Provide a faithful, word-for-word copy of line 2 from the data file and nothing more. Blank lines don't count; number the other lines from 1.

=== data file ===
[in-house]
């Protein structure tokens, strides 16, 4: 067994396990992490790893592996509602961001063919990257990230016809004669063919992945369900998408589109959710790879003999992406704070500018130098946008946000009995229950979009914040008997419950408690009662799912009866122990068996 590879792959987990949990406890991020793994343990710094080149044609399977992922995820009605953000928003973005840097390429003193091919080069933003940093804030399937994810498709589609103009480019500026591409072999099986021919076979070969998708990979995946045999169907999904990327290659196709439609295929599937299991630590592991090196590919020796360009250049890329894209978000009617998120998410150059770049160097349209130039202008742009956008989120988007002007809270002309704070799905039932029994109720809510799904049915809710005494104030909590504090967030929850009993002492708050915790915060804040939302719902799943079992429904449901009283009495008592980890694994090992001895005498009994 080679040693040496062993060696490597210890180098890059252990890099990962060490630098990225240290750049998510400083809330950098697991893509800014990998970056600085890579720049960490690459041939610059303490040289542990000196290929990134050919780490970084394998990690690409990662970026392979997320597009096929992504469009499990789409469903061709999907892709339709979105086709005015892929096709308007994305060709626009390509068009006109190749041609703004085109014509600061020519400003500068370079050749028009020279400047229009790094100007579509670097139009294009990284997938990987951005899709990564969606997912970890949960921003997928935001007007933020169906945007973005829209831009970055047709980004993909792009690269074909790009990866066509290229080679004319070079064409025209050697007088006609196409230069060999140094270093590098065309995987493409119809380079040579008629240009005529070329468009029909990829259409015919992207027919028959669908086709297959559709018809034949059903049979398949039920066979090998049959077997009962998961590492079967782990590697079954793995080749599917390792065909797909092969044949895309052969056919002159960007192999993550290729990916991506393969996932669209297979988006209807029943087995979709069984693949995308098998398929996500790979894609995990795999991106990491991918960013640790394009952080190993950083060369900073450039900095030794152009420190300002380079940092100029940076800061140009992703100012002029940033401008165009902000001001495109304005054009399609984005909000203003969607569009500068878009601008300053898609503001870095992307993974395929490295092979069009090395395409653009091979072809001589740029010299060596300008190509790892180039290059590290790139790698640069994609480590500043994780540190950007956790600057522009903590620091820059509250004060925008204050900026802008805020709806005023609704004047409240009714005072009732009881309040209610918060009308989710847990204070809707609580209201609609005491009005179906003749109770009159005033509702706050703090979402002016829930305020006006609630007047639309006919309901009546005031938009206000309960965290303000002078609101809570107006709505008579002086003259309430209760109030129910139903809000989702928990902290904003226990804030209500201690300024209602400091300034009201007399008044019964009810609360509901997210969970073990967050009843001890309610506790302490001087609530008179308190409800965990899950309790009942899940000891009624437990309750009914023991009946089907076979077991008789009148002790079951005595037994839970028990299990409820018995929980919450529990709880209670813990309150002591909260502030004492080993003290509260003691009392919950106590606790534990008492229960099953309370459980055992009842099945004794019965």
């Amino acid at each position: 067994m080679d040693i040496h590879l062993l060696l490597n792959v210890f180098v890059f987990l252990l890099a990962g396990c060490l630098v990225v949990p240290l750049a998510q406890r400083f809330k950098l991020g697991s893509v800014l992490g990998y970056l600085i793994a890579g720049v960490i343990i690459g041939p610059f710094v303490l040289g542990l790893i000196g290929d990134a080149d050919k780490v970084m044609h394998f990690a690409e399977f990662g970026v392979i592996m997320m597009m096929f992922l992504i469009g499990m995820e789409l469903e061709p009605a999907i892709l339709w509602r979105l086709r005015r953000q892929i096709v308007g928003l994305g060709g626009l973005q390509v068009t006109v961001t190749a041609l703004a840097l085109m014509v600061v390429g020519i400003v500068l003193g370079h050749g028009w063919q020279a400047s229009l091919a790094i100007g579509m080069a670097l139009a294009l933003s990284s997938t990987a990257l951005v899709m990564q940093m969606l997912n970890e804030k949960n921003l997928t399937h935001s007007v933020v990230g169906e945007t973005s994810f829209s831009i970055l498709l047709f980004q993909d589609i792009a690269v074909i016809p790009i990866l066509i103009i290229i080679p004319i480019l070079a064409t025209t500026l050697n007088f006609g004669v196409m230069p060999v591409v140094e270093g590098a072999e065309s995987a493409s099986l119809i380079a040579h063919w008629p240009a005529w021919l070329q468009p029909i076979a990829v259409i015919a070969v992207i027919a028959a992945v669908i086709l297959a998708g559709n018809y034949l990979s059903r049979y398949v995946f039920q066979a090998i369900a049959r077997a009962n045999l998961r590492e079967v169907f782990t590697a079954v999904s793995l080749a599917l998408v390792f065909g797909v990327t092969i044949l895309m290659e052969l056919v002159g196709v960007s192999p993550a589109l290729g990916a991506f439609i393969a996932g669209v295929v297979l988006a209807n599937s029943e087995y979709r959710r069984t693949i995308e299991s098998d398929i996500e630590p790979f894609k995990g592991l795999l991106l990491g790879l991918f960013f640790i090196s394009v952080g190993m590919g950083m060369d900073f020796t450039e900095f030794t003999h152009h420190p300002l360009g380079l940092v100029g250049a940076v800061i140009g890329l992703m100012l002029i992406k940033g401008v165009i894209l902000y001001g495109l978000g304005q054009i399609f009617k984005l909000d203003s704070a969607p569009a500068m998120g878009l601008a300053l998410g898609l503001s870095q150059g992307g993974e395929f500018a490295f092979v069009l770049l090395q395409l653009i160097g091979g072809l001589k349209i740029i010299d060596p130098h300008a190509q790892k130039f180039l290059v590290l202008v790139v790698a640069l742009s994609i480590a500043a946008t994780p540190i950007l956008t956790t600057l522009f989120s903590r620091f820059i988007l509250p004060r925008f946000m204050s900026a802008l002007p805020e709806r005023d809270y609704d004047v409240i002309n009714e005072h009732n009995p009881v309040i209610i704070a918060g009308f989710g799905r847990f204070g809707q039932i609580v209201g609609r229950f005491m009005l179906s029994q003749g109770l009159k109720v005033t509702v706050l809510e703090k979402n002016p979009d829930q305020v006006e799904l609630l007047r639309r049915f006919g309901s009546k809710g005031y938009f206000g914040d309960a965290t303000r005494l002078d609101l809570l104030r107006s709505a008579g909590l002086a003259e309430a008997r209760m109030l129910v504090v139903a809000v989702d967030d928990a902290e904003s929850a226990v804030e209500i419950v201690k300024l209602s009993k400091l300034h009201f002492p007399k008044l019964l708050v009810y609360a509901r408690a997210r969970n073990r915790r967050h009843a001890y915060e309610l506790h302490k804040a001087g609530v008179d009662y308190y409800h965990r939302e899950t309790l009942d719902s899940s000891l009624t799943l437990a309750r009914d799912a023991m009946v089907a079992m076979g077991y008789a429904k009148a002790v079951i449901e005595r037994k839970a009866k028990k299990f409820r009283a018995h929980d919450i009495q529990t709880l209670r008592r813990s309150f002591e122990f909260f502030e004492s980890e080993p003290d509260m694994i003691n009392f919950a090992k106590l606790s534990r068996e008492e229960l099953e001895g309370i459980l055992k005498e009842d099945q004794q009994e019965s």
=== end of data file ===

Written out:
């Protein structure tokens, strides 16, 4: 067994396990992490790893592996509602961001063919990257990230016809004669063919992945369900998408589109959710790879003999992406704070500018130098946008946000009995229950979009914040008997419950408690009662799912009866122990068996 590879792959987990949990406890991020793994343990710094080149044609399977992922995820009605953000928003973005840097390429003193091919080069933003940093804030399937994810498709589609103009480019500026591409072999099986021919076979070969998708990979995946045999169907999904990327290659196709439609295929599937299991630590592991090196590919020796360009250049890329894209978000009617998120998410150059770049160097349209130039202008742009956008989120988007002007809270002309704070799905039932029994109720809510799904049915809710005494104030909590504090967030929850009993002492708050915790915060804040939302719902799943079992429904449901009283009495008592980890694994090992001895005498009994 080679040693040496062993060696490597210890180098890059252990890099990962060490630098990225240290750049998510400083809330950098697991893509800014990998970056600085890579720049960490690459041939610059303490040289542990000196290929990134050919780490970084394998990690690409990662970026392979997320597009096929992504469009499990789409469903061709999907892709339709979105086709005015892929096709308007994305060709626009390509068009006109190749041609703004085109014509600061020519400003500068370079050749028009020279400047229009790094100007579509670097139009294009990284997938990987951005899709990564969606997912970890949960921003997928935001007007933020169906945007973005829209831009970055047709980004993909792009690269074909790009990866066509290229080679004319070079064409025209050697007088006609196409230069060999140094270093590098065309995987493409119809380079040579008629240009005529070329468009029909990829259409015919992207027919028959669908086709297959559709018809034949059903049979398949039920066979090998049959077997009962998961590492079967782990590697079954793995080749599917390792065909797909092969044949895309052969056919002159960007192999993550290729990916991506393969996932669209297979988006209807029943087995979709069984693949995308098998398929996500790979894609995990795999991106990491991918960013640790394009952080190993950083060369900073450039900095030794152009420190300002380079940092100029940076800061140009992703100012002029940033401008165009902000001001495109304005054009399609984005909000203003969607569009500068878009601008300053898609503001870095992307993974395929490295092979069009090395395409653009091979072809001589740029010299060596300008190509790892180039290059590290790139790698640069994609480590500043994780540190950007956790600057522009903590620091820059509250004060925008204050900026802008805020709806005023609704004047409240009714005072009732009881309040209610918060009308989710847990204070809707609580209201609609005491009005179906003749109770009159005033509702706050703090979402002016829930305020006006609630007047639309006919309901009546005031938009206000309960965290303000002078609101809570107006709505008579002086003259309430209760109030129910139903809000989702928990902290904003226990804030209500201690300024209602400091300034009201007399008044019964009810609360509901997210969970073990967050009843001890309610506790302490001087609530008179308190409800965990899950309790009942899940000891009624437990309750009914023991009946089907076979077991008789009148002790079951005595037994839970028990299990409820018995929980919450529990709880209670813990309150002591909260502030004492080993003290509260003691009392919950106590606790534990008492229960099953309370459980055992009842099945004794019965």